Coping with Sexual Pain

Having comfortable pain-free intercourse

Painful sex is a reality for about 10% of women. Dyspareunia (dis-pair-ee-ooh-nee-a) is the medical term for painful sex. Dyspareunia includes vaginismus, or problems with the pelvic, floor muscle that prevents penetration of the vagina; vulvodynia, or inflammation of the area around the entrance to the vagina; and conditions such as interstitial cystitis, repeated infections, and endometriosis.  Sometimes stress or past sexual trauma–or trauma of any kind, for that matter–contribute to painful sex, or make the perception of pain worse.   Women describe painful sex as intercourse feeling like sandpaper or even sharp knives in the vagina.  Understandably, this is a very difficult problem to endure when a woman is in  an intimate relationship where both she and her husband want to enjoy intercourse for its sense  of closeness.

Most women describe sexual pain as being frustrating, embarrassing, and even depressing.  Women sometimes wait a long time to address the problem, and once they do, it can take a long time before they get appropriate help.  In the meantime, the partner sometimes becomes depressed or withdraws both physically and emotionally.  Sometimes he is confused or angry; sometimes he simply doesn’t want to hurt his partner.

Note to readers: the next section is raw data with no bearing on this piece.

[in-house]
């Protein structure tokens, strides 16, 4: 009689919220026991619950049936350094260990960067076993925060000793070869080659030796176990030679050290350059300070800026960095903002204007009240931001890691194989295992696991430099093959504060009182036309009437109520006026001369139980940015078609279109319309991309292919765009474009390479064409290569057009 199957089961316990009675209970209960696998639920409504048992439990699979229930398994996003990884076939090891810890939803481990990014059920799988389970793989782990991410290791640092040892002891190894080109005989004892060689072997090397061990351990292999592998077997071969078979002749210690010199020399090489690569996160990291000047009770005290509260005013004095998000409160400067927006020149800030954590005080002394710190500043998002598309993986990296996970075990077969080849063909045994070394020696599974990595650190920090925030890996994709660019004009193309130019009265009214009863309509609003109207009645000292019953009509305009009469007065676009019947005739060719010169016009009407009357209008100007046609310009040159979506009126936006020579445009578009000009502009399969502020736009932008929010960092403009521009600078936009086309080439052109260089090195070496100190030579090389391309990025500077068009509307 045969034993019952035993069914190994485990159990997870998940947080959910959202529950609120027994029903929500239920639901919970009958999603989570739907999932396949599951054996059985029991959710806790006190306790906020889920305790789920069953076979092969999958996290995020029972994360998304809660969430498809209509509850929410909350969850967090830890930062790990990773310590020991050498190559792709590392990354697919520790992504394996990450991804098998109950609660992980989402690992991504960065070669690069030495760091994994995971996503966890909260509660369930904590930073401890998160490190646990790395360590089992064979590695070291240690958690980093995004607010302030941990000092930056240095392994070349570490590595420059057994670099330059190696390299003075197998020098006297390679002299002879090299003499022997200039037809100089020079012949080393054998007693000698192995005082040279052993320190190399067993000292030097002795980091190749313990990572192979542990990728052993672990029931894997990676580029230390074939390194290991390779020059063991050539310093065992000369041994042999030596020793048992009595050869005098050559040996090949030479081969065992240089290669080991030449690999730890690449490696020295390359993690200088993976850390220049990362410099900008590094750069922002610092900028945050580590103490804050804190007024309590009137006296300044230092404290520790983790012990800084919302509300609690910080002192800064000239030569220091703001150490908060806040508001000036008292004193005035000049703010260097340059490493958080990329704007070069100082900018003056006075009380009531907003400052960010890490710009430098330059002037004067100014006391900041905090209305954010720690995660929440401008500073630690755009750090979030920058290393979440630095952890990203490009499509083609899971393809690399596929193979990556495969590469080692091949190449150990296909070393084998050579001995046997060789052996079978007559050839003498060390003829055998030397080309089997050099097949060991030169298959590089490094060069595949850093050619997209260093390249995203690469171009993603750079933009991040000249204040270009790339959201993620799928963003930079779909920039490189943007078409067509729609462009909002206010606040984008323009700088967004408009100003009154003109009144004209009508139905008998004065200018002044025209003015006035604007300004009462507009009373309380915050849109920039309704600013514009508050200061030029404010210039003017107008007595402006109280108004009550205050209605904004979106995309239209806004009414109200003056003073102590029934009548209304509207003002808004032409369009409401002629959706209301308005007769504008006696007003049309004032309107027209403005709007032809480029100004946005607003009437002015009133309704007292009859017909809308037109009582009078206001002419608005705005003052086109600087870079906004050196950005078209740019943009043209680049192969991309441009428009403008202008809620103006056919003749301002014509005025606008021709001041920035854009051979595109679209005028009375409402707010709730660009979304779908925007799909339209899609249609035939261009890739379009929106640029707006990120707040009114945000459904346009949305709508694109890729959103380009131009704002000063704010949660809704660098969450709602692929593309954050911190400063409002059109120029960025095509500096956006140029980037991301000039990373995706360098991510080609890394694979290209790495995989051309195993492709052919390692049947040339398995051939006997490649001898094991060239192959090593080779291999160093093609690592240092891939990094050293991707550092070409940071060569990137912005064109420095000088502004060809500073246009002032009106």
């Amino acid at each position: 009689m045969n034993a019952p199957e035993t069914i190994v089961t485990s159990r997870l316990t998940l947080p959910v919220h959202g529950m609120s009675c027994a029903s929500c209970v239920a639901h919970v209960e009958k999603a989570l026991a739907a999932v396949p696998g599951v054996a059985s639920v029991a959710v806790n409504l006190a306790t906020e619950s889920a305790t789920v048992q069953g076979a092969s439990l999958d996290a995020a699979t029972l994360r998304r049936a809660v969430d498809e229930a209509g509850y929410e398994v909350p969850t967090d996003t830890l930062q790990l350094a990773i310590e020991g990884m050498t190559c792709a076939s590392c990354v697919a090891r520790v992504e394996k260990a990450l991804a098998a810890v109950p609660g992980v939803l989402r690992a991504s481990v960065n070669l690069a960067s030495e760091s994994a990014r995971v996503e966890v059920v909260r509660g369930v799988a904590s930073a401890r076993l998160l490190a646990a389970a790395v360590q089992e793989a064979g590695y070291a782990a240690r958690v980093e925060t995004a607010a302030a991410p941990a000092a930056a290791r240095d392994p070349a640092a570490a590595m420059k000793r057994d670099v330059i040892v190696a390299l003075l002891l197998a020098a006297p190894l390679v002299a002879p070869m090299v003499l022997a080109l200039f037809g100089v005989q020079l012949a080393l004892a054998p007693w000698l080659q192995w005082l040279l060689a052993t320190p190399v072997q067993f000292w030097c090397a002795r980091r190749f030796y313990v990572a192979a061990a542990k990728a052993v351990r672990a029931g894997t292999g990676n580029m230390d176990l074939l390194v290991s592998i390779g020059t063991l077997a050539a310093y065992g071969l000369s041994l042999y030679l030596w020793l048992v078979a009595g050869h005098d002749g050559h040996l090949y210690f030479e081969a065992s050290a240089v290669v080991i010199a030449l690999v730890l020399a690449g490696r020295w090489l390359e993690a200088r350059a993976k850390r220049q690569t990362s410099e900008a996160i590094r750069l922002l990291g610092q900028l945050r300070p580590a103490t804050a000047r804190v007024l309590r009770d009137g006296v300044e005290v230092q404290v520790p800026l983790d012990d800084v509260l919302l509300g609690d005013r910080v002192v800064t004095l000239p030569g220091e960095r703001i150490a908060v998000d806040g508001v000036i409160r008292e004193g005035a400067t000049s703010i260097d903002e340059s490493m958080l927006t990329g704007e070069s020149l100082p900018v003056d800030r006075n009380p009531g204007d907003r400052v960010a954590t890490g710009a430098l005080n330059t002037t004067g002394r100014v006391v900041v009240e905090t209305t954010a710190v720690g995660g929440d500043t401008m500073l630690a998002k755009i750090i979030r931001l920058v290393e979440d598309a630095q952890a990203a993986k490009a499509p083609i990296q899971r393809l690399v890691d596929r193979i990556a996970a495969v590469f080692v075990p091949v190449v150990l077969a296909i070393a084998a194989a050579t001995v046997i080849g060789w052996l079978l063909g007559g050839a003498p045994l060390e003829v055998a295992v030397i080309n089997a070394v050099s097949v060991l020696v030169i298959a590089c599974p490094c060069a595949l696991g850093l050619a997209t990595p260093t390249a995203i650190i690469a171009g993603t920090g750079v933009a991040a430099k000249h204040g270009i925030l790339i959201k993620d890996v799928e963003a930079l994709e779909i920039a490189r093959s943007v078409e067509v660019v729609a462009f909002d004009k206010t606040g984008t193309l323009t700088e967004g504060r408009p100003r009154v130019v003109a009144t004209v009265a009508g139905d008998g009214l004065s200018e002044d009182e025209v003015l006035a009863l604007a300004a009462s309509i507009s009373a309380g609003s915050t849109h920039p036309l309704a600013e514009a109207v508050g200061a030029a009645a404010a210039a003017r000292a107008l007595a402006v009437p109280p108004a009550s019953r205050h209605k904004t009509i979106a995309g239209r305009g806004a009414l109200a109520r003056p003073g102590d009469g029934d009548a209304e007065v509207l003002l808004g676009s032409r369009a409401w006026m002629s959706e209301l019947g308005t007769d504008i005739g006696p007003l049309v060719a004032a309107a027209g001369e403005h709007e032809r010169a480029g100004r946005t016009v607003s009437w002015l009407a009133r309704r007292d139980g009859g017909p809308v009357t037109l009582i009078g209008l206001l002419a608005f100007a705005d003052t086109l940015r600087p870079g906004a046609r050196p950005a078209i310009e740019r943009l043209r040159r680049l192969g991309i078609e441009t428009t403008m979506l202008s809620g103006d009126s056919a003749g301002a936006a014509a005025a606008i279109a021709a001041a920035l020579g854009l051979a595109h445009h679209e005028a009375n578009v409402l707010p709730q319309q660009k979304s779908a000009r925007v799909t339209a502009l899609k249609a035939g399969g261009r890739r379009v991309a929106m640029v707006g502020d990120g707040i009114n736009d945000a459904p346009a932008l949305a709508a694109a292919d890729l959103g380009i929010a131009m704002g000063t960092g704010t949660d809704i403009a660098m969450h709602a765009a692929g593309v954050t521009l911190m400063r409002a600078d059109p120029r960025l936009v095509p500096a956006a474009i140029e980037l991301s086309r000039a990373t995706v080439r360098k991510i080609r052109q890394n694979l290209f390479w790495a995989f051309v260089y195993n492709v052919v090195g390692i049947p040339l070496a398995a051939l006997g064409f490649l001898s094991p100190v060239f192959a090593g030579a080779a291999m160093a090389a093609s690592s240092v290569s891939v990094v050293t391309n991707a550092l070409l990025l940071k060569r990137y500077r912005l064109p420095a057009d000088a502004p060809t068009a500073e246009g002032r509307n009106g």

Painful sex is difficult to diagnose and to cure. Most often, painful sex is managed through a combination of medications such as hormones and topical ointments, and sometimes includes physical therapy. Sexual pain can also be managed through psychotherapy, specifically using techniques from health psychology and medical family therapy.  Some very simple suggestions that may actually help include:

  • Eliminating the use of harsh soaps, either for washing the body or intimate clothing items.
  • Using warm water–no soap–to clean the genital area.
  • Wearing cotton underpants.
  • Changing out of sweaty workout clothing, especially if synthetic, right after working out.
  • Using unscented feminine hygiene products
  • Cutting down caffeinated beverages

I am considered by sexual medicine specialists to be an expert in this area. I am a member of the International Pelvic Pain Society and Pelvic Floor / Sexual Medicine.  Management techniques include cognitive behavioral therapy, relationship therapy, stress and relaxation management and other interventions. If you are uncertain what other specialists to see, I can provide referrals to other healthcare providers for your treatment team.  In addition, if you have painful sex and have not had an adequate medical diagnosis and treatment, I can and will refer several specialists to help you.


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